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Hill says it's time to rethink the way we talk to children about their education. "We always tell kids, 'Go to school, go to school, go to school,' but we never tell them why," he says. "The answer is you talk about building a foundation. ... These young people are never taught about journey. They're never taught about going from here to there and where education fits in that piece of the journey."

As a volunteer with Big Brothers Big Sisters of America, Hill says anyone can help a child build a stronger foundation by becoming a mentor. "Mentoring is the key," he says. "All data suggests that across income, across race, that for a young man, if he has a positive male role model in his life, his chances for success and educational achievement far outweigh those that don't."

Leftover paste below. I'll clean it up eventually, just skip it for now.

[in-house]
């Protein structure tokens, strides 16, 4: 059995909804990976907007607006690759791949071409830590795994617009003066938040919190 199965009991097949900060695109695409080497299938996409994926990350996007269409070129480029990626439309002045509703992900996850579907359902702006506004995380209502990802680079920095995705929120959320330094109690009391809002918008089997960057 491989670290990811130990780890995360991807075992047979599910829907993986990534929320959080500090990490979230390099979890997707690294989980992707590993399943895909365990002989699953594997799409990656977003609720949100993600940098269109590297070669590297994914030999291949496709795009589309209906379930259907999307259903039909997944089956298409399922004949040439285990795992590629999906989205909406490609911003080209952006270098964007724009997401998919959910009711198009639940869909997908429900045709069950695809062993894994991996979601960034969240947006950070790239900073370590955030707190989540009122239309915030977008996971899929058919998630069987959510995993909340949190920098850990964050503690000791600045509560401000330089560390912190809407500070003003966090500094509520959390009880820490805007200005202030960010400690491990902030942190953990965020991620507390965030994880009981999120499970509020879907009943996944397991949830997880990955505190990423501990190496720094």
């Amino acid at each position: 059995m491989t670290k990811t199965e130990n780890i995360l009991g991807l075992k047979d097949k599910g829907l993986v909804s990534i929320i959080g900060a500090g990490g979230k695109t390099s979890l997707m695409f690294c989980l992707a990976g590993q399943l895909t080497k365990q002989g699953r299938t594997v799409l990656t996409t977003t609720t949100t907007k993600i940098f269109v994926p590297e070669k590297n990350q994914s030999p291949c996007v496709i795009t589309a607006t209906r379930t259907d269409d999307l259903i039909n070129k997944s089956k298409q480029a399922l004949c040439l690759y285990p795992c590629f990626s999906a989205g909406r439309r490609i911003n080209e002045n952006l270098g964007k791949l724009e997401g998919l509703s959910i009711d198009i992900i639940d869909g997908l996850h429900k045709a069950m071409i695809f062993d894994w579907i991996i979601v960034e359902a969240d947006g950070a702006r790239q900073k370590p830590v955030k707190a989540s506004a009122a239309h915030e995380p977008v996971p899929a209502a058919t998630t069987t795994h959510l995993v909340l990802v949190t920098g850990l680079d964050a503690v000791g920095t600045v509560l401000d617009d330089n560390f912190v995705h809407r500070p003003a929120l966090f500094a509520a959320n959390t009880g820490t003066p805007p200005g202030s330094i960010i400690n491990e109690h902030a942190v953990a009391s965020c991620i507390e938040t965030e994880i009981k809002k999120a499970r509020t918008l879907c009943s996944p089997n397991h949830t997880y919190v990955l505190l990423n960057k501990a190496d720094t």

You don't have to be a Big Brother or Big Sister to make an impact—you can change lives in many different ways. "Mentorship on paper works," Hill says. "Mentorship online and technology works. Mentorship works because they just want answers...how do they navigate this journey from boyhood to manhood?"
FROM: The Man Who "Adopted" 6,000 Children
Published on January 01, 2006


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